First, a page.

Next, you’ll need to decide how much data to look at. This can vary according to your particular circumstances. If you see a large amount of data on a daily or even weekly basis, that time period might be enough. Otherwise, you will want to analyze a bigger data sample. Sometimes, I like to review short-term performance against far bigger date ranges. That way, I can see how current performance compares to the past.

Where can you find all this search terms data?

There are multiple ways to access your search terms data within Google Ads, but each of them has some drawbacks. Fortunately, I have a much better solution that can help you extract this information more effectively and with better results.

Before I show you how to do it, you should understand the issues with the existing search terms report when accessed from within Google Ads.

Currently, you can view all your search terms from the keywords section of a search campaign or from the reports section of the account. As I said, each approach has some limitations.

How you can access your search terms report from the keyword section.

If you use the keywords section to view the search terms, you may have noticed that the presentation of the data contains columns for campaigns and ad groups. There is no way to remove those columns so that you can aggregate all the metrics by the search terms alone. This can be a problem if you are dealing with a number of campaigns and ad groups. One single search term can appear across multiple rows, which makes a mess of the reporting.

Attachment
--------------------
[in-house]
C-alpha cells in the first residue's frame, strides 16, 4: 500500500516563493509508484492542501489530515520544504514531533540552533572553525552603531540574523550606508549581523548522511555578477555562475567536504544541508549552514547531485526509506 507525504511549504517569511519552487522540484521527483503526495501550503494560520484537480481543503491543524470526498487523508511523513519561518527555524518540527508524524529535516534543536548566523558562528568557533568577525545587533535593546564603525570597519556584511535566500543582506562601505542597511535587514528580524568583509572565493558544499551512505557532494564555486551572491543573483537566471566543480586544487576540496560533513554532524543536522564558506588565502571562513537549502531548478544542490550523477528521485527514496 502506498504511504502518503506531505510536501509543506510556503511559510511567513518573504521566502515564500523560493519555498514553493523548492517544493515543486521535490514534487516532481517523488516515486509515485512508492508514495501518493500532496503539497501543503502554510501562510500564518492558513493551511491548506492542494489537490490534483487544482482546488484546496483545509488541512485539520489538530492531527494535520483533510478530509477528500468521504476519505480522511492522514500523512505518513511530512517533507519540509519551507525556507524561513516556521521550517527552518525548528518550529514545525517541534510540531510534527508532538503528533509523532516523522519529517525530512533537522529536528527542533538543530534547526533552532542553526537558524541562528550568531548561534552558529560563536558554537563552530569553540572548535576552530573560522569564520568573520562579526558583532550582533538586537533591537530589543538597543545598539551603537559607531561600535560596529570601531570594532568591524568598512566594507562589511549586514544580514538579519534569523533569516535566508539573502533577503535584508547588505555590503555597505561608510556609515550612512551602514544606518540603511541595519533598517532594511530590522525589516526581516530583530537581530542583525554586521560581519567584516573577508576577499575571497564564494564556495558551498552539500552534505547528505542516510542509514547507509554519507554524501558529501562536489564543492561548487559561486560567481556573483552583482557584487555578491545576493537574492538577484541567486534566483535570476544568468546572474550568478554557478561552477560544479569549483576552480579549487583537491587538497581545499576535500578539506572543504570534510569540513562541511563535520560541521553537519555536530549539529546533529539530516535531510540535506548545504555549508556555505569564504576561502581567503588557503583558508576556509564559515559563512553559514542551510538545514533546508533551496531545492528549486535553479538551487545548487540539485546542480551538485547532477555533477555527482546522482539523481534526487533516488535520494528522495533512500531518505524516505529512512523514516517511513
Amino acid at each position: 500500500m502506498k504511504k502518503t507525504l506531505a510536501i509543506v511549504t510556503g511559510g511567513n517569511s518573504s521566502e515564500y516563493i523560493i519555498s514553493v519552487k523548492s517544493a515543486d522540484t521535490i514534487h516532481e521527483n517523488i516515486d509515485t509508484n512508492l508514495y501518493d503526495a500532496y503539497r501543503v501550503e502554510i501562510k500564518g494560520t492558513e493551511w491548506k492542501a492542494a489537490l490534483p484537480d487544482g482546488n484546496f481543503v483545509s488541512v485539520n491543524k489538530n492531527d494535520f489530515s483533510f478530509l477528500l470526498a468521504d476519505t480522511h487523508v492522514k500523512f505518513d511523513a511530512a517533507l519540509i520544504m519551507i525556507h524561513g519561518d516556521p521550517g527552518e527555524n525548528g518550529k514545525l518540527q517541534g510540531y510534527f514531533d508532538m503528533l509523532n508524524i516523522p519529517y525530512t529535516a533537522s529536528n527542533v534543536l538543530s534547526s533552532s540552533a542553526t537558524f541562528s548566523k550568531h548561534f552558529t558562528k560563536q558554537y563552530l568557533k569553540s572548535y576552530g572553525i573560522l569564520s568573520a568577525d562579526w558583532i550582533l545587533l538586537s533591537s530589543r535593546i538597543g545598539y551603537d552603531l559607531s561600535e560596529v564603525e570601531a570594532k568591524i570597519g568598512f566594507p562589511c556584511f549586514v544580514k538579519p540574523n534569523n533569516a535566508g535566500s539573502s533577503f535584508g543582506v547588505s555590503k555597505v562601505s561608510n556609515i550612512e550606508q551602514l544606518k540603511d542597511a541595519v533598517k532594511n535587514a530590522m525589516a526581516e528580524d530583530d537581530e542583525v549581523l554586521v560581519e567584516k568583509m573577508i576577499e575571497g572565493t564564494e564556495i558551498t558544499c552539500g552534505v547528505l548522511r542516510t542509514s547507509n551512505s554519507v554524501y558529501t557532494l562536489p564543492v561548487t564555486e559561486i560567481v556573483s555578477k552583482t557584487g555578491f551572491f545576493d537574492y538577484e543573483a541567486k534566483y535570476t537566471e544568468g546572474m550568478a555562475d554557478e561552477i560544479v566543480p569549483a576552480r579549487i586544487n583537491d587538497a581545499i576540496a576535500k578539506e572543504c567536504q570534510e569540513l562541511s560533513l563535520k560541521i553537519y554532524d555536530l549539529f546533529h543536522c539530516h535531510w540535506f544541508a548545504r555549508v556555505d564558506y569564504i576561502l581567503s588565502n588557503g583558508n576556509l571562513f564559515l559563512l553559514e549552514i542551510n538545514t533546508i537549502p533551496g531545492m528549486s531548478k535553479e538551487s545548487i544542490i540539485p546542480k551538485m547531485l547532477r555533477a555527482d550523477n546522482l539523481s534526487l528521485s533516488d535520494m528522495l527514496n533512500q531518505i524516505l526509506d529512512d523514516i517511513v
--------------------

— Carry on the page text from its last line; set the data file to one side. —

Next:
And don’t be fooled into thinking that generating a search terms report with only the columns you need using the reporting section of your Google Ads account will resolve the problem.

The columns that you can use to create a search terms report from within the reporting section.

When doing so, you will soon notice that the same search terms show up across multiple rows. According to Google support, this is by design. The data is still being aggregated by search term and campaign, but the campaign name is simply not being displayed in the resulting rows of the report.